I went to Chichibu to see the Chichibu night festival last week.
The festival is considered to be one of Japan’s three greatest float festivals and it has about 250,000 visitors every year.
Six floats decorated with wood carving, embroidered tapestry and lanterns are being pulled around the town by local residents from morning till late at night.
The excitement reaches its peak at night when floats climb up the Dango-zaka, a very steep slope, one after another. In addition to this, the fireworks display enhances the atmosphere.
It was so beautiful that it made you forget the cold weather in December.
What interested me most in this festival was the men who are standing on the front part of the floats, continuously shouting “hoo-ryai.” They are inclining over to the drawers, stretching out their hands widely or shaking their lanterns from side to side as if they were saying “come on!” or agitating people to excite.
“They are called Hayashi-te, or hurrayer.” An old man from a neighborhood explained to me. “And you know, they are considered to be gods as long as they are on the float.”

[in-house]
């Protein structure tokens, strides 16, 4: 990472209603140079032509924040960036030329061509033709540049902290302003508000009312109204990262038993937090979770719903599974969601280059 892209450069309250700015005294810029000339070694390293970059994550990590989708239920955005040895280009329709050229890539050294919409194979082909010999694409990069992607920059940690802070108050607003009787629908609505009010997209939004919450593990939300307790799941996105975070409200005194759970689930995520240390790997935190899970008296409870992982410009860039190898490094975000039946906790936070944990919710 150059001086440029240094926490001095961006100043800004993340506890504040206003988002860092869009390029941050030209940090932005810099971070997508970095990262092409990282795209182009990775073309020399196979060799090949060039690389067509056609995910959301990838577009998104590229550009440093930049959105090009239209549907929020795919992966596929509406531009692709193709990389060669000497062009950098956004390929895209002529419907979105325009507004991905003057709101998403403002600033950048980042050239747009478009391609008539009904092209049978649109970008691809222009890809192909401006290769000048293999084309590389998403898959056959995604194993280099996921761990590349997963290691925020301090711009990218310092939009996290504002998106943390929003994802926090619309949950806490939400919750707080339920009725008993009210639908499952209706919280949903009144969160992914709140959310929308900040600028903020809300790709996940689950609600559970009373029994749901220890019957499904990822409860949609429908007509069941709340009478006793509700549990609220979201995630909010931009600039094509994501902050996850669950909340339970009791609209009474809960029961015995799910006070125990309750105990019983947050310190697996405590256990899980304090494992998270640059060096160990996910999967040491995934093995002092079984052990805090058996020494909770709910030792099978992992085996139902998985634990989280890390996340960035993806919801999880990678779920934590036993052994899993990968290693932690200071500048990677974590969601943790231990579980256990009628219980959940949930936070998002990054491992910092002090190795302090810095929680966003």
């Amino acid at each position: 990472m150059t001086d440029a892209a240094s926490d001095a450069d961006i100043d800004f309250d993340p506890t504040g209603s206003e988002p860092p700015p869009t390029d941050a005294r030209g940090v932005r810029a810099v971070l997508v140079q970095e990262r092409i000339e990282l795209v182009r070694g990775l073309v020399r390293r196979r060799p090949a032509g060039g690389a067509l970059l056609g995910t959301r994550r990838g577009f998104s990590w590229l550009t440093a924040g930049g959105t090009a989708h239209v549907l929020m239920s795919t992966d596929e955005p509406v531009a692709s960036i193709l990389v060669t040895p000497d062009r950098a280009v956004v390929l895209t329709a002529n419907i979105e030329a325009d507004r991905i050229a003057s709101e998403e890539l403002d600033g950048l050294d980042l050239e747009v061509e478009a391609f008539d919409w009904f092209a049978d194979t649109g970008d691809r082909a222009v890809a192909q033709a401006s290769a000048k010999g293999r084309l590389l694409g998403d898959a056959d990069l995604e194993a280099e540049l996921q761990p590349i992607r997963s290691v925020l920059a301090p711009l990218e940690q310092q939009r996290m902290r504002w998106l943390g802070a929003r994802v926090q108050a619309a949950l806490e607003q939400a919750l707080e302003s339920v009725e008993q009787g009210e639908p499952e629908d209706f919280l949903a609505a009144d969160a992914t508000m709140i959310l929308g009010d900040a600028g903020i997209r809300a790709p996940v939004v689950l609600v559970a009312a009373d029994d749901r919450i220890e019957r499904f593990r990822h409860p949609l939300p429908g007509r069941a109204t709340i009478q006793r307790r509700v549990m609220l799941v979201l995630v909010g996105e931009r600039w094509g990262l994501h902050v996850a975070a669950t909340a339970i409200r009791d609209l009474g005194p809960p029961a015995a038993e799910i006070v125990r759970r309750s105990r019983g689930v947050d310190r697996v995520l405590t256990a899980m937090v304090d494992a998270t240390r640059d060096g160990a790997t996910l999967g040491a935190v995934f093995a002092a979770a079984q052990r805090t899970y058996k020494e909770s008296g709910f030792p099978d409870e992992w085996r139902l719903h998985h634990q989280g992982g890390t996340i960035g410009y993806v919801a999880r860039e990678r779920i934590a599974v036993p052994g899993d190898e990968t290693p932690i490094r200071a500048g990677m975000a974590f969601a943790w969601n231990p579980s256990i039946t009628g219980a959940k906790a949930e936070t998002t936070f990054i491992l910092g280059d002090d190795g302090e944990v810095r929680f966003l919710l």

Wow, that sounds very interesting.
According to what this old man told me, “Hayashi-te”s need to have a purification ceremony before the festival. They take off their clothes and bathe in cold water to purify them. And once they step upon the float, they are respected as gods during this 2-days festival.
“Hayashi-te”s are selected strictly according to their behavior and contribution to their community. For local people, it’s a hero of the festival and a very honorable once-in-a-life-time role.
Here in Chichibu, gods seems to summon people to this festival very much.